The North Carolina Association of Women Attorneys (NCAWA) is looking for a motivated first-year or second-year law student to work 10-15 hours a week during the summer, for approximately 8-10 weeks. Job responsibilities may include: writing articles for the NCAWA newsletter; assisting in planning networking events to connect law students and women attorneys in North Carolina; and assisting with the planning and preparation for the NCAWA Annual Conference, including researching and assembling CLE materials (and contacting speakers), organizing the Conference silent auction, assisting with logistics of community service at the Conference, and possibly other projects running concurrent with the Conference. The majority of the work can be done from home and on your own time schedule. We are also flexible in accommodating your schedule to allow you to pursue additional opportunities for your summer. Although the internship is unpaid, you would be invited to attend the NCAWA 33rd Annual Conference at the gorgeous Grandover Resort in Greensboro, NC, September 15-17, 2011, for FREE (registration and hotel/meals included).

To apply, please send your cover letter and resume as attachments to an email addressed to Lesley Albritton, lesleya@legalaidnc.org, AND Jessica Leaven, jleaven@gmf-law.com (together on one email, please).

Please note: Although the deadline for submitting your application is April 15, 2011, we will begin reviewing applications immediately and on a rolling basis. We hope to be able to make an offer (or offers) prior to the school's deadline for summer funding applications, in hopes that the intern can receive some monies from her school for this unpaid internship.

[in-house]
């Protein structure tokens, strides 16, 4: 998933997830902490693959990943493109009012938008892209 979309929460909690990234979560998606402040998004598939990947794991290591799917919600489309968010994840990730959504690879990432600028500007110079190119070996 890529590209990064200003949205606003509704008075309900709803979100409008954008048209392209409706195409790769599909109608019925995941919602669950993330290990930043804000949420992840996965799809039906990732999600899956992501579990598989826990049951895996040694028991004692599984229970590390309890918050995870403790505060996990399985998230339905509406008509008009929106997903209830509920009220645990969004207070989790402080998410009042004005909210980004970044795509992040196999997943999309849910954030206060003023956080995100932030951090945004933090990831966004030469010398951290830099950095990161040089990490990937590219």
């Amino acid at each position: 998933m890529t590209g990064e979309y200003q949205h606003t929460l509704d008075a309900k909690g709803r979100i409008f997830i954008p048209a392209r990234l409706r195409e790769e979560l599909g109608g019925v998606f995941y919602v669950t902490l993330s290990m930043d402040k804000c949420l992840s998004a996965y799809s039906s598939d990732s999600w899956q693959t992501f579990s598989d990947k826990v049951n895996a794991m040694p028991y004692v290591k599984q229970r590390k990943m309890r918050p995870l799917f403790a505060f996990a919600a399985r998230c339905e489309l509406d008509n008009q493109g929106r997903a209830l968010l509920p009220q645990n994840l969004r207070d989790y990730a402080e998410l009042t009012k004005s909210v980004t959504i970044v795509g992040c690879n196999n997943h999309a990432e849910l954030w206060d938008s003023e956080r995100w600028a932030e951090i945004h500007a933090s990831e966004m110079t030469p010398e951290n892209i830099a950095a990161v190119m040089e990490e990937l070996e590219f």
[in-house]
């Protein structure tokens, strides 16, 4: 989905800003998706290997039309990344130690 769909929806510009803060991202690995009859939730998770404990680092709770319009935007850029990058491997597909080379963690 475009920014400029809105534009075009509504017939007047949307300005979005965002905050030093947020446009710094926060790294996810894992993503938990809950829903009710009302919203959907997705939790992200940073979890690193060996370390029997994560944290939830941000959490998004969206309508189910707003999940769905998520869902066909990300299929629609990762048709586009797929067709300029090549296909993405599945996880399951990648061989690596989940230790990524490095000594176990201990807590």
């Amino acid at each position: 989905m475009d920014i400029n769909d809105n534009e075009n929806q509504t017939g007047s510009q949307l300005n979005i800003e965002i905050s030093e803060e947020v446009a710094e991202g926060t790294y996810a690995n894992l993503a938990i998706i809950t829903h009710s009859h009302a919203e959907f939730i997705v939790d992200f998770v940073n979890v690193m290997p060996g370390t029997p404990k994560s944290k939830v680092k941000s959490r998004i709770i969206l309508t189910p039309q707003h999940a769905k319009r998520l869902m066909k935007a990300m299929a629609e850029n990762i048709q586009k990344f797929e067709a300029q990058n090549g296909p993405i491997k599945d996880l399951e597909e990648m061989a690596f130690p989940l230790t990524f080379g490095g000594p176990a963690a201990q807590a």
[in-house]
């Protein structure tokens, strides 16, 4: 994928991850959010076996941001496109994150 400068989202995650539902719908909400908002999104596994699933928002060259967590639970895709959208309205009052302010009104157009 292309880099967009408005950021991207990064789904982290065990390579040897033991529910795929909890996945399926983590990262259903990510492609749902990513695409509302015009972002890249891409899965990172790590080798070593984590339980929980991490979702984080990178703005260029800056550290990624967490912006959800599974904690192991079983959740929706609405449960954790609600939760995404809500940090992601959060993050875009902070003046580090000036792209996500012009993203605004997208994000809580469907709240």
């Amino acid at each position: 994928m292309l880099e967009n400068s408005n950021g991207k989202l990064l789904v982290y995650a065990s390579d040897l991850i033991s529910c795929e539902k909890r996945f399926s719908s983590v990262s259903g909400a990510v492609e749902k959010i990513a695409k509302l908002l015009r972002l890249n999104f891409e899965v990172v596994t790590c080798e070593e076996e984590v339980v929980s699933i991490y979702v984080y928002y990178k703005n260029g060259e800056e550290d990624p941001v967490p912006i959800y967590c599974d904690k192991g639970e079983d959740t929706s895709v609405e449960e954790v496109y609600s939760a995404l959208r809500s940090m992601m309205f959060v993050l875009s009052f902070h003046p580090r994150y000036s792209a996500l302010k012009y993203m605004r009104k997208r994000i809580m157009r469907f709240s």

Featured Posting for Post Graduate Employment Opportunities

Check out the the postings frequently in the Job Bank and Resume Collects for opportunities in states all across the US. See a recently added posting below!

Richard A. Wiebe Public Service Fellowship, New York State Senate

A memorial fellowship was established upon the retirement of an extraordinary public servant, tax specialist, and advisor to governors and Senate leaders. Students with legal training and a variety of other backgrounds have been selected. The Wiebe Fellow is placed in the Majority Counsel/Program Services Office. Fellowship runs from Thursday, September 8, 2011 to Wednesday, July 11, 2012. See the posting on Symplicity for more details!

Summer Housing

If you are looking for housing this summer, The Association for Legal Career Professionals, also known as NALP, hosts a site for law students who are looking for a summer rental and/or renting their housing for the summer. Start searching at http://nalpexchange.org/home.cfm?CFID=35863430&CFTOKEN=18796325.

Check Symplicity regularly for both summer and post-graduation opportunities.

Summer Funding Opportunities

Apply for Equal Justice Works Summer Corps 2011

Summer Corps is an AmeriCorps-funded program that in 2011 will provide 700 law students with the opportunity to earn a $1,132 Segal AmeriCorps Education Award for dedicating their summer to a qualifying legal project at a nonprofit public interest organization. To learn more about the program please visit the new Summer Corps webpage. The application will be available on the website beginning on March 16 and must be completed by April 5.